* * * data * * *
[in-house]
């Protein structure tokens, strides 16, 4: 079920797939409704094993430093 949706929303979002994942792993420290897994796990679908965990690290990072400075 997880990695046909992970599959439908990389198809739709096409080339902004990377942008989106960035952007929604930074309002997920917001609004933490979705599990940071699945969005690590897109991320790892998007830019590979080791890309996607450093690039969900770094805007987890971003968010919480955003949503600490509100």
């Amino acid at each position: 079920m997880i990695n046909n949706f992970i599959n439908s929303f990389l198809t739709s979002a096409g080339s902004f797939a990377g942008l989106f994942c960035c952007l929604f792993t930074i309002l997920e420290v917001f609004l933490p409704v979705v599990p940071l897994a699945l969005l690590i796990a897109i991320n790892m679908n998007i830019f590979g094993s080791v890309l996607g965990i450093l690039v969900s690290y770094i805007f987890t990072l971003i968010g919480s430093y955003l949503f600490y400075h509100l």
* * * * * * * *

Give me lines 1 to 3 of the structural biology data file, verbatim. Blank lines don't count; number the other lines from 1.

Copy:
[in-house]
């Protein structure tokens, strides 16, 4: 079920797939409704094993430093 949706929303979002994942792993420290897994796990679908965990690290990072400075 997880990695046909992970599959439908990389198809739709096409080339902004990377942008989106960035952007929604930074309002997920917001609004933490979705599990940071699945969005690590897109991320790892998007830019590979080791890309996607450093690039969900770094805007987890971003968010919480955003949503600490509100």
């Amino acid at each position: 079920m997880i990695n046909n949706f992970i599959n439908s929303f990389l198809t739709s979002a096409g080339s902004f797939a990377g942008l989106f994942c960035c952007l929604f792993t930074i309002l997920e420290v917001f609004l933490p409704v979705v599990p940071l897994a699945l969005l690590i796990a897109i991320n790892m679908n998007i830019f590979g094993s080791v890309l996607g965990i450093l690039v969900s690290y770094i805007f987890t990072l971003i968010g919480s430093y955003l949503f600490y400075h509100l």